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21W.742J / SP.575J / WGS.575J Writing About Race, Spring 2003

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Show simple item record Faery, Rebecca Blevins en_US
dc.coverage.temporal Spring 2003 en_US 2003-06
dc.identifier 21W.742J-Spring2003
dc.identifier local: 21W.742J
dc.identifier local: SP.575J
dc.identifier local: WGS.575J
dc.identifier local: IMSCP-MD5-410c3e7761879604d9d934b1d393e163
dc.description.abstract The issue of race and racial identity have preoccupied many writers throughout the history of the U.S. In this subject, students read Toni Morrison, James Baldwin, Louise Erdrich, William Faulkner, Maxine Hong Kingston, Sandra Cisneros, and Judson Mitcham, among others, as we consider the story of race in its peculiarly American dimensions. The reading, along with the writing of members of the class, is the focus of class discussions. Oral presentations on subjects of individual interest are also part of the class activities. Students explore race and ethnicity in personal essays, pieces of cultural criticism or analysis, or (with permission of instructor) fiction. All written work is read and responded to in class workshops and subsequently revised. From the course home page: Course Description In The Souls of Black Folk (1903), the great cultural critic W. E. B. Du Bois wrote that "…the problem of the Twentieth Century is the problem of the color line." A century after Du Bois penned those words, most Americans would agree that at the beginning of the twenty-first century, the color line remains one of our most pressing social issues. In this course, we will explore the terrain of race in America by reading the works of writers of color and others concerned with the issue of race, by viewing films that address racial issues, and by writing to explore how the fictions and facts of race condition all our lives, social and civic, private and public. We will consider the complex question of racial identity, test the givens of history by uncovering histories that have been more elusive or more thoroughly suppressed, and explore how writing and reading can both reflect and challenge racial categories, hierarchies, and perceptions. The reading is at once wonderful and disturbing, and the writing you will do will open up arenas of increased understanding for both you and your readers. en_US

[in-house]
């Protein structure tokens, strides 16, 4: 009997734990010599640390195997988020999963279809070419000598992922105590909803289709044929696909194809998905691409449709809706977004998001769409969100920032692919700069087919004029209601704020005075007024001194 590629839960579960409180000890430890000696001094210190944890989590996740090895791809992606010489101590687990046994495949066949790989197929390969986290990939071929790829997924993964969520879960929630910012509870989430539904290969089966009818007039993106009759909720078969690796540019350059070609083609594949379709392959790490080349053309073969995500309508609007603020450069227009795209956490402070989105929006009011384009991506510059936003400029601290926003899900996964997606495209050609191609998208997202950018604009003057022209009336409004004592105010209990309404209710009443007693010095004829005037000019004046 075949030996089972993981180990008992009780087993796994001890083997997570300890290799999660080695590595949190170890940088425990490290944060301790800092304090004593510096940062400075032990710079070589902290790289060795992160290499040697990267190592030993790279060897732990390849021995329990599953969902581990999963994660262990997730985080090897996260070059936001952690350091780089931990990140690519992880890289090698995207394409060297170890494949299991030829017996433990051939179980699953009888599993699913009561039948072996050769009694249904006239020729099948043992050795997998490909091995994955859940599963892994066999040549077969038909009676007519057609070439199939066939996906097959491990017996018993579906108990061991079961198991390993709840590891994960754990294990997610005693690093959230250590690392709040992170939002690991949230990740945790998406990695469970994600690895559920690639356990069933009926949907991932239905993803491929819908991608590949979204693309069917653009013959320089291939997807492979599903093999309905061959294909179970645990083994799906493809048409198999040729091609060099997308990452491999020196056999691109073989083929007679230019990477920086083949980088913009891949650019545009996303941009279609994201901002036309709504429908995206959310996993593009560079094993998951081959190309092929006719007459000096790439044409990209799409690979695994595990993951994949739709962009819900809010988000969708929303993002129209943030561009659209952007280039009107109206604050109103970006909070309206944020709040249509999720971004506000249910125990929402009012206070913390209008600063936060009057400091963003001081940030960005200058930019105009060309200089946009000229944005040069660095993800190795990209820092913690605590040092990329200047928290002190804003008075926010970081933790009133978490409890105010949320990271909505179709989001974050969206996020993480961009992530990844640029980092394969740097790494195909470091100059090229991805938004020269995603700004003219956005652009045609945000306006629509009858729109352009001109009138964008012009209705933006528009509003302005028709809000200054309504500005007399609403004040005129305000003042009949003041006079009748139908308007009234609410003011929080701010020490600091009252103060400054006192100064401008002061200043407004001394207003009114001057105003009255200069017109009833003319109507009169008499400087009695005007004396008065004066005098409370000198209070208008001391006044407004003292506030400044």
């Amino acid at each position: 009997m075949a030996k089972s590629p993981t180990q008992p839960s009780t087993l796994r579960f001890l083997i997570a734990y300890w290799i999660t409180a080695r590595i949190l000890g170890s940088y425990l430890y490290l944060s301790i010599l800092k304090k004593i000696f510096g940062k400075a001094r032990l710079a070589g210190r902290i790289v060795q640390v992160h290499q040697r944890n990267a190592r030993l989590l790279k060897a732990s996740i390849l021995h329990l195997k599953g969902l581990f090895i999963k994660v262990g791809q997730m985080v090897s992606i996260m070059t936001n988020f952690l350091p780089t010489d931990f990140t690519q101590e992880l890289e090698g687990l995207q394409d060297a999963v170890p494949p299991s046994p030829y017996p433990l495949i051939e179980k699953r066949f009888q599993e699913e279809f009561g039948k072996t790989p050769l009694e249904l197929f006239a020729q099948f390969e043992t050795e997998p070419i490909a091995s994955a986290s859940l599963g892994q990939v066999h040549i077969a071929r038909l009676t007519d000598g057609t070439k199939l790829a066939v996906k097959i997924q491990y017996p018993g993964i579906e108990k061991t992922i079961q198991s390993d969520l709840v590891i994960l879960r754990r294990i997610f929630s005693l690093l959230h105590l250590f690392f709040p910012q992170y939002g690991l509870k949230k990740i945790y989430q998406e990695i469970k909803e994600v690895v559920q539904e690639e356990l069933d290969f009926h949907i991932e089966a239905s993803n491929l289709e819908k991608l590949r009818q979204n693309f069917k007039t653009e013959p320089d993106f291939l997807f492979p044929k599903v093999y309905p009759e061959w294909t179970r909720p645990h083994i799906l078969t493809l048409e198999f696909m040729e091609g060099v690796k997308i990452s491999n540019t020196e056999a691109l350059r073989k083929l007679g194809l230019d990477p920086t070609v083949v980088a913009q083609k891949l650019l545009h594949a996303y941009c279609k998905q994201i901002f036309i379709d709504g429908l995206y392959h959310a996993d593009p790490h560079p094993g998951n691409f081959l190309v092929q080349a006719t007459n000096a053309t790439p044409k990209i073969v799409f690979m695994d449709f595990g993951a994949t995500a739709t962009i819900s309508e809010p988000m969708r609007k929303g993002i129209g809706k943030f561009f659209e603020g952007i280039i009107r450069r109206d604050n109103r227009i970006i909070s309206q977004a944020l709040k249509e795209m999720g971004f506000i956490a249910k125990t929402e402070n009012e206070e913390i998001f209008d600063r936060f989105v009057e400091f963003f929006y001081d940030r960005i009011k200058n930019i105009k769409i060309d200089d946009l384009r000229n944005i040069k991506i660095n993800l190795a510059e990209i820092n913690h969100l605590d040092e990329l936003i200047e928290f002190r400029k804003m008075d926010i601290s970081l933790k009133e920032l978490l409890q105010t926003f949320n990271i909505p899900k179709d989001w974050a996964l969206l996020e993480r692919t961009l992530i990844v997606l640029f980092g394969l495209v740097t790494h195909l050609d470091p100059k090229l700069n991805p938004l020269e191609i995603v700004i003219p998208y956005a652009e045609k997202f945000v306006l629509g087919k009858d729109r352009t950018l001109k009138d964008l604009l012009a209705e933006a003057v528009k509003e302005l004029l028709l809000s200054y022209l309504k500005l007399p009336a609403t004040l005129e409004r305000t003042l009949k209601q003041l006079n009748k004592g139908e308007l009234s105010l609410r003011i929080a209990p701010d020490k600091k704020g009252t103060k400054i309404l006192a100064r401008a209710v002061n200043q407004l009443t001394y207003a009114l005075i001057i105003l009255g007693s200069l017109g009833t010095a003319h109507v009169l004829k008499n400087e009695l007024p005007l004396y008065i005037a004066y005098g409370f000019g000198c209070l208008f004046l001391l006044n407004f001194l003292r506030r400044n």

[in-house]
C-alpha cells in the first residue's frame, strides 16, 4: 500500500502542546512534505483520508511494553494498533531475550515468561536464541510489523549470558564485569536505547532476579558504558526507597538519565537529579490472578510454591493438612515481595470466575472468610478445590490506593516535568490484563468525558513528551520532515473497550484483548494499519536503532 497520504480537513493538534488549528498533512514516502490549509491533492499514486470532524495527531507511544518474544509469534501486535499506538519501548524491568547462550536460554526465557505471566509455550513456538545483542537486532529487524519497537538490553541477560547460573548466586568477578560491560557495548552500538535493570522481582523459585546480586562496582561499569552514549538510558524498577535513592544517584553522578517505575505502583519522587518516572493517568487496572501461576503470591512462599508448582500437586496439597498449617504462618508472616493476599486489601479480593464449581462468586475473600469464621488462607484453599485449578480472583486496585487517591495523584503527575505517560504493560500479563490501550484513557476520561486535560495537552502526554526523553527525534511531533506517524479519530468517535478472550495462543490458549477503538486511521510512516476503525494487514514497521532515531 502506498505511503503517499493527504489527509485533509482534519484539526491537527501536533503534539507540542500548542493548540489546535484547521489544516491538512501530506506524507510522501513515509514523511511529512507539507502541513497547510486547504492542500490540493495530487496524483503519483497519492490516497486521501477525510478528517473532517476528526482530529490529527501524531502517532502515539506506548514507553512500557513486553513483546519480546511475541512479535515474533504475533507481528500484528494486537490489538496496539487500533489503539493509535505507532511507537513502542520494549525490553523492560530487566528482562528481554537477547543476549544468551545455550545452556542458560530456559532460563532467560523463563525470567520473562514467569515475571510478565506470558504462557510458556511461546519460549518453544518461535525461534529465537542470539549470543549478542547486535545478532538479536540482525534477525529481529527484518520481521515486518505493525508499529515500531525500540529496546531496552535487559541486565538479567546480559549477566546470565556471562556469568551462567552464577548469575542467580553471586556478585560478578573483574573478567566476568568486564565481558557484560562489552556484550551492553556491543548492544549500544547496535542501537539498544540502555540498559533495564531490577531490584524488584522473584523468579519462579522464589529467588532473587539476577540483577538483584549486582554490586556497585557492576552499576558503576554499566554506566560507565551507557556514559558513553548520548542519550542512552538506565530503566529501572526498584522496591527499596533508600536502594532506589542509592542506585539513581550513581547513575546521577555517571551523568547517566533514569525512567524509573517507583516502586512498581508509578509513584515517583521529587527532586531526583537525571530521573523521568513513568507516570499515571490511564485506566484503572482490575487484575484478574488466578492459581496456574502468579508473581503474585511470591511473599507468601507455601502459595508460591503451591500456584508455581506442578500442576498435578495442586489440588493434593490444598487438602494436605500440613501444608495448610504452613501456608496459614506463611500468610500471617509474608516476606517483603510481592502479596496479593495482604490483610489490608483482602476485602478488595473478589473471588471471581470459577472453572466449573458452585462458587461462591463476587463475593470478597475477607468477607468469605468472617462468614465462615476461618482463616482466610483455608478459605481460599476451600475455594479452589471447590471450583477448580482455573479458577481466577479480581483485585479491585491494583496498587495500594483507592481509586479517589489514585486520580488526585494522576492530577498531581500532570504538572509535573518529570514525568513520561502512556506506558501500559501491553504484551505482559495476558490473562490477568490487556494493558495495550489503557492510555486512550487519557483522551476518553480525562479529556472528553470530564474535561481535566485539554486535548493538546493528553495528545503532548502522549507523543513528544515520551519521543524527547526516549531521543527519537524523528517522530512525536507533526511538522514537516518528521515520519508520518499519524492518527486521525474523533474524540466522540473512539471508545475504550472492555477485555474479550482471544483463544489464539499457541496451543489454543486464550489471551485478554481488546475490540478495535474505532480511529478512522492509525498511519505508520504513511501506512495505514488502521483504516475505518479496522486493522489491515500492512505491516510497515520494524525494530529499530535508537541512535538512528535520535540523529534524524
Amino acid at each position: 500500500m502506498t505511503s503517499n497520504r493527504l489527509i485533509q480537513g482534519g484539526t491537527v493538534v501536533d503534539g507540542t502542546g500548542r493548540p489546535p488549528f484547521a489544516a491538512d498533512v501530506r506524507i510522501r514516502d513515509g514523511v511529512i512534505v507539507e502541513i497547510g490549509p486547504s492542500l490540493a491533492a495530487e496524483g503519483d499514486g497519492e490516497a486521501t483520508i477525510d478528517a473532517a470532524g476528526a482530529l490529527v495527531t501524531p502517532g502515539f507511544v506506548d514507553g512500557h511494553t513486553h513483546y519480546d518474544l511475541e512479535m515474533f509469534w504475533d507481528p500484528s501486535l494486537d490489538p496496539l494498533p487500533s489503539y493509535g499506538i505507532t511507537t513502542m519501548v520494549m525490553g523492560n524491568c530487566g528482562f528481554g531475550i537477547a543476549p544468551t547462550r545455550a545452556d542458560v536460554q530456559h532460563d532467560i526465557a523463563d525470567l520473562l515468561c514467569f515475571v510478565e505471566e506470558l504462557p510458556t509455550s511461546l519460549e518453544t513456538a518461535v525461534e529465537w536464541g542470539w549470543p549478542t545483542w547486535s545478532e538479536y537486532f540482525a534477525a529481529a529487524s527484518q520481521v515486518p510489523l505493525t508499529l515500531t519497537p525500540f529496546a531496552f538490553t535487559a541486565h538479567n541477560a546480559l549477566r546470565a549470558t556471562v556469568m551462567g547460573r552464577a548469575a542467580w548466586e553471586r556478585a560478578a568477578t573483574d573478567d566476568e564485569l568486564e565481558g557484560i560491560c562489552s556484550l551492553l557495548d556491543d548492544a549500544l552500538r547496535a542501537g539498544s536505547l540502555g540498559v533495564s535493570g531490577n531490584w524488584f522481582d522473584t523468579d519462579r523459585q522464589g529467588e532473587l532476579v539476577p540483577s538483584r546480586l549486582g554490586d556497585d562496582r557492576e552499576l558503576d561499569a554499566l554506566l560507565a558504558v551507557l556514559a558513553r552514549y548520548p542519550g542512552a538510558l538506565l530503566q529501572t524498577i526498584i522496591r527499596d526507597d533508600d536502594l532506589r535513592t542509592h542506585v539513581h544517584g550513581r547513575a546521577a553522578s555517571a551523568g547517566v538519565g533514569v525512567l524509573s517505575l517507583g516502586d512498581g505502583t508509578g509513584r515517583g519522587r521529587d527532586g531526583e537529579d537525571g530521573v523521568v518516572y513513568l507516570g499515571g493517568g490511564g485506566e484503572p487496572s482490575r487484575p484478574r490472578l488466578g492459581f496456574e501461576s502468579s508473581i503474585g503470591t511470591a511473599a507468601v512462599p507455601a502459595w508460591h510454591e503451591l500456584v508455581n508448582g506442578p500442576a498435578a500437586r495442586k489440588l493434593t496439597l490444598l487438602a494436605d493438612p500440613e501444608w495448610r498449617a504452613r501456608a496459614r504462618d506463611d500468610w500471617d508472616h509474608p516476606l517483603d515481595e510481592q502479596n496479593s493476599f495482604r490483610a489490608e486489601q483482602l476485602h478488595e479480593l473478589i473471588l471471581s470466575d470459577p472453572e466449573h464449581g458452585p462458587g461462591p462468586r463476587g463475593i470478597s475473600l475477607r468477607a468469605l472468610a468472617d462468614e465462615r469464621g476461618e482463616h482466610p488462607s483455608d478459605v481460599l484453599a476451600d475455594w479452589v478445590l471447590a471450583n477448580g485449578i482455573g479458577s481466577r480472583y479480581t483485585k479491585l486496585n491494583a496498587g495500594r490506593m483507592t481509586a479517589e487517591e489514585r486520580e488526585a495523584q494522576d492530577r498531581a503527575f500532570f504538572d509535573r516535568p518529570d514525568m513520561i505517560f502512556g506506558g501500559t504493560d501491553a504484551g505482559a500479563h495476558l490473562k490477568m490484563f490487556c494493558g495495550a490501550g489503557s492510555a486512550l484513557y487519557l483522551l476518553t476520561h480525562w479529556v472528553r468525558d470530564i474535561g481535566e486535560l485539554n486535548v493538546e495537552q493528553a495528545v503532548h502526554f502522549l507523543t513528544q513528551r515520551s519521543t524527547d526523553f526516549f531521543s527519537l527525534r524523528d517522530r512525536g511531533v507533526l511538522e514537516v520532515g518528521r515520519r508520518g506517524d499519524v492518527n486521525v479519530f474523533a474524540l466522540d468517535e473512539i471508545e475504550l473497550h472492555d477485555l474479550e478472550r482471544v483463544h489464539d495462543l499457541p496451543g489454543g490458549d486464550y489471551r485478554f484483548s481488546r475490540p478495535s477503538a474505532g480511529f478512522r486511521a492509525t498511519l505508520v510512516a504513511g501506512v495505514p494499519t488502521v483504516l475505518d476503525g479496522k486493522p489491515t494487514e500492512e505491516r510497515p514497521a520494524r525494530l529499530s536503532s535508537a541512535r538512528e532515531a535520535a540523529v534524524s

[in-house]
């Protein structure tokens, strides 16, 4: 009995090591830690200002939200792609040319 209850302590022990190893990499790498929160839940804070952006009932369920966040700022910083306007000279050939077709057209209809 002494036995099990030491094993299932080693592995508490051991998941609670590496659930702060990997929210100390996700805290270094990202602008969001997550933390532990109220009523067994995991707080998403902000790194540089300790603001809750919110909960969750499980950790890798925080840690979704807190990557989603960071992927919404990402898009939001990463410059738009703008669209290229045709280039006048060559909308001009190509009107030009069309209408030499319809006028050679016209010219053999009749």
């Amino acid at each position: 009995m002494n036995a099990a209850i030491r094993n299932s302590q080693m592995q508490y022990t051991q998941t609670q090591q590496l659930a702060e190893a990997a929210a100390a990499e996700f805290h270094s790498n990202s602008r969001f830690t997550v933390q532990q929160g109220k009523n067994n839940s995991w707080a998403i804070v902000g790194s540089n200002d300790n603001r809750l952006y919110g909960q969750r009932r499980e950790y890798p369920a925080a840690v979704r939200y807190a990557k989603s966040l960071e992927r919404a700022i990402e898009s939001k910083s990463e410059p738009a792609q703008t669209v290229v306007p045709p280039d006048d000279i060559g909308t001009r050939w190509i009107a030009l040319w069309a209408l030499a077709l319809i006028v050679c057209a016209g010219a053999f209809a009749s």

dc.language en-US en_US
dc.rights.uri Usage Restrictions: This site (c) Massachusetts Institute of Technology 2003. Content within individual courses is (c) by the individual authors unless otherwise noted. The Massachusetts Institute of Technology is providing this Work (as defined below) under the terms of this Creative Commons public license ("CCPL" or "license"). The Work is protected by copyright and/or other applicable law. Any use of the work other than as authorized under this license is prohibited. By exercising any of the rights to the Work provided here, You (as defined below) accept and agree to be bound by the terms of this license. The Licensor, the Massachusetts Institute of Technology, grants You the rights contained here in consideration of Your acceptance of such terms and conditions. en_US
dc.subject writing race en_US
dc.subject Sandra Cisneros en_US
dc.subject Louise Erdrich en_US
dc.subject William Faulkner en_US
dc.subject Maxine Hong Kingston en_US
dc.subject Judson Mitcham en_US
dc.subject Toni Morrison en_US
dc.subject 21W.742J en_US
dc.subject SP.575J en_US
dc.subject WMN.575J en_US
dc.subject 21W.742 en_US
dc.subject SP.575 en_US
dc.subject WMN.575 en_US
dc.subject Race in literature en_US
dc.title 21W.742J / SP.575J / WGS.575J Writing About Race, Spring 2003 en_US
dc.title.alternative Writing About Race en_US

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